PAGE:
RAIL passengers could face lengthy delays if a train breaks down on the new Borders Railway.

It follows the revelation that no siding has been built anywhere along the 30 mile route to house a recovery vehicle.

And, with limited passing places on the line between Edinburgh and Tweedbank, it is feared that any attempts for a rescue locomotive to retrieve a broken down train could cause widespread disruption to the whole timetable.

The concerns were raised during a presentation on the £295million construction project organised by the Chartered Institution of Highways and Transportation (CIHT) in the Abbotsford Arms Hotel, Galashiels, on Thursday evening.

The guest speaker at the event was the man who has overseen the design and construction of the Borders Railway over the last three years.

Colin MacDonald, a project manager with Network Rail, defended the decision by Transport Scotland to slash the provision of double track from 16 miles to 9.5 miles.

And he explained the cost of being fined for late or cancelled trains was considerably less than the cost of double tracking the line which, he said, could cost £50 million more.

Addressing the meeting ahead of the lines reopening in September, Mr MacDonald said: “It’s single track because the timetable only requires single track. If we had double track, it would have cost considerably more.

“We (Network Rail) took on this scheme as it was and politicians had to justify the cost to their masters.” But, referring to the likelihood of a breakdown, he added: “That’s going to happen twice a year maybe, I’ll take the flak for it when it does.” Last year, Network Rail was fined a record £53million for late running trains.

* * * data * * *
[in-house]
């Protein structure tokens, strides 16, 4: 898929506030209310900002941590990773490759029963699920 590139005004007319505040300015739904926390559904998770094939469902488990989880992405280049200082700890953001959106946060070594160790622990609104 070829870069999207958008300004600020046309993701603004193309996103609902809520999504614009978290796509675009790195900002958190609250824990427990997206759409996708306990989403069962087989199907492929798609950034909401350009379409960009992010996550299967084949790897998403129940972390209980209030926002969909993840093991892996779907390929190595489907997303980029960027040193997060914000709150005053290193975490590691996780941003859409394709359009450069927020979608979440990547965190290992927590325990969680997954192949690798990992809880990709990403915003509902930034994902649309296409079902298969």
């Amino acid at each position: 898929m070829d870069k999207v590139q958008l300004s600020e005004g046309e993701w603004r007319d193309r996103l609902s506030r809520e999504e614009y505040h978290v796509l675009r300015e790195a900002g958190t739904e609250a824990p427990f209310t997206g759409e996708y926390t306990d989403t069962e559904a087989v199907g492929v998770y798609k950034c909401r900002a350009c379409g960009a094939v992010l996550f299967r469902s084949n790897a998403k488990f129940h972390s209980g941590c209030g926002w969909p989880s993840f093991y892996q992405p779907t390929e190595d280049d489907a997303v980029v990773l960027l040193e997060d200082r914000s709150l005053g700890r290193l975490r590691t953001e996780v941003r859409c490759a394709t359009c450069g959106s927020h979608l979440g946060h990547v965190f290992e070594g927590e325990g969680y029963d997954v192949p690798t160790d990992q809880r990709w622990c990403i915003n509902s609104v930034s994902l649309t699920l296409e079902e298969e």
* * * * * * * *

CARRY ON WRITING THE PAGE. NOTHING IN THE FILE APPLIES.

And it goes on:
And the meeting heard that ScotRail’s least reliable trains, the Class 158s, would run on the new Borders Railway which, it has emerged, was not renamed the Waverley line, as it had been known in the past, to avoid confusion with the station in the capital.

It is expected that most trains will take longer than the promised 55 minutes between Edinburgh and Tweedbank, near Galashiels, with some completing the 35-mile trip in up to one hour six minutes.

In addition, the timetable published last week has indicated that six services are expected to be cancelled two days a week for the first six weeks to make room for steam trains because much of the line is single track.

Mr MacDonald added: “When it opens I think it will be very, very busy to begin with. The amount of interest the project has generated during its construction was phenomenal.

“The further south it went, the more interest it generated.

“Since rail privatisation in 1997, rail passenger traffic has gone through the roof. Rail is a huge success story and so will the Borders be.” When asked if there were any plans to extend the route further south to Melrose, Hawick or Carlisle, Mr MacDonald replied: “There’s no plan to do that, that’s not to say it can’t be done.

“One of the biggest obstacles would be the Melrose bypass which takes the route of the old line for four or five miles.” But he added: “I’m not going to pull the wool over your eyes, it’s not on our horizon or on Transport Scotland’s horizon.” The meeting heard Galashiels is the only station on the new line not to have a car park.

Mr MacDonald, who admitted that the works at Falahill were a “scar” on the landscape, revealed the preferred location for the town’s new station would have been at Currie Road - but supermarket giant Asda got their first.

However, he pointed out that the railway tunnel under the Edinburgh bypass had been built 20 metres longer than it needed to be to accommodate proposals for a flyover at the Sheriffhall Roundabout.

And, with planning permission for more than 4000 homes at Shawfair alone, he claimed the Borders Railway would act as a catalyst for development across the region.

Thanking Mr MacDonald for his presentation, Ryan Hutchison, CIHT’s central and southern Scotland branch chair, said: “The construction industry in Scotland has suffered from some bad projects, or projects which have had some bad publicity, the trams being the obvious one - so it’s great to see something delivered on time and on budget and that’s very much what Network Rail have done and they should be commended for.”